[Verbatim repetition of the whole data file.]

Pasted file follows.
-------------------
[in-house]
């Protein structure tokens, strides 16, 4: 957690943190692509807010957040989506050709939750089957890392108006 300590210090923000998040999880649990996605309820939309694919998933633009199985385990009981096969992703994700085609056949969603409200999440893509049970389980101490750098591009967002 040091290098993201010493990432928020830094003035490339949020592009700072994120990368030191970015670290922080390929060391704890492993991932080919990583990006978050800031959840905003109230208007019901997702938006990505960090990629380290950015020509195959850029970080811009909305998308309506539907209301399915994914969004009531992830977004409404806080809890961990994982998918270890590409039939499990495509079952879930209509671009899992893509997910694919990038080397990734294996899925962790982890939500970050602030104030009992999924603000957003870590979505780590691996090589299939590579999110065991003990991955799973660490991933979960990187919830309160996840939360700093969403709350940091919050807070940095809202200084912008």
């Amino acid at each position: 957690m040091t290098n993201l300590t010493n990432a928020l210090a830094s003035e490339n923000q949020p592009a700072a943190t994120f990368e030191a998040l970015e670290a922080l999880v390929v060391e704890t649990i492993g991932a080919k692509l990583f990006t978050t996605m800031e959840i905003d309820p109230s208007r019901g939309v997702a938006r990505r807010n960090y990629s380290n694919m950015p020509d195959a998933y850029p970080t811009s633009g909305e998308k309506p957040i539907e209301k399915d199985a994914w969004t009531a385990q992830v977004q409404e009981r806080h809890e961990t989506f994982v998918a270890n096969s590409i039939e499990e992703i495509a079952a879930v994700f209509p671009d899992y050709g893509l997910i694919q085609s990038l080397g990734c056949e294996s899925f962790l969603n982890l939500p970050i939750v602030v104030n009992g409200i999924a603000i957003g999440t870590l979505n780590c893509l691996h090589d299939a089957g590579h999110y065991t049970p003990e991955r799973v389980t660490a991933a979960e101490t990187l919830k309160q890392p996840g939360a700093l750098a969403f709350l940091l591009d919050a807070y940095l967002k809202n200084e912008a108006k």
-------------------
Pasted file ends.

[in-house]
């Protein structure tokens, strides 16, 4: 957690943190692509807010957040989506050709939750089957890392108006 300590210090923000998040999880649990996605309820939309694919998933633009199985385990009981096969992703994700085609056949969603409200999440893509049970389980101490750098591009967002 040091290098993201010493990432928020830094003035490339949020592009700072994120990368030191970015670290922080390929060391704890492993991932080919990583990006978050800031959840905003109230208007019901997702938006990505960090990629380290950015020509195959850029970080811009909305998308309506539907209301399915994914969004009531992830977004409404806080809890961990994982998918270890590409039939499990495509079952879930209509671009899992893509997910694919990038080397990734294996899925962790982890939500970050602030104030009992999924603000957003870590979505780590691996090589299939590579999110065991003990991955799973660490991933979960990187919830309160996840939360700093969403709350940091919050807070940095809202200084912008």
């Amino acid at each position: 957690m040091t290098n993201l300590t010493n990432a928020l210090a830094s003035e490339n923000q949020p592009a700072a943190t994120f990368e030191a998040l970015e670290a922080l999880v390929v060391e704890t649990i492993g991932a080919k692509l990583f990006t978050t996605m800031e959840i905003d309820p109230s208007r019901g939309v997702a938006r990505r807010n960090y990629s380290n694919m950015p020509d195959a998933y850029p970080t811009s633009g909305e998308k309506p957040i539907e209301k399915d199985a994914w969004t009531a385990q992830v977004q409404e009981r806080h809890e961990t989506f994982v998918a270890n096969s590409i039939e499990e992703i495509a079952a879930v994700f209509p671009d899992y050709g893509l997910i694919q085609s990038l080397g990734c056949e294996s899925f962790l969603n982890l939500p970050i939750v602030v104030n009992g409200i999924a603000i957003g999440t870590l979505n780590c893509l691996h090589d299939a089957g590579h999110y065991t049970p003990e991955r799973v389980t660490a991933a979960e101490t990187l919830k309160q890392p996840g939360a700093l750098a969403f709350l940091l591009d919050a807070y940095l967002k809202n200084e912008a108006k």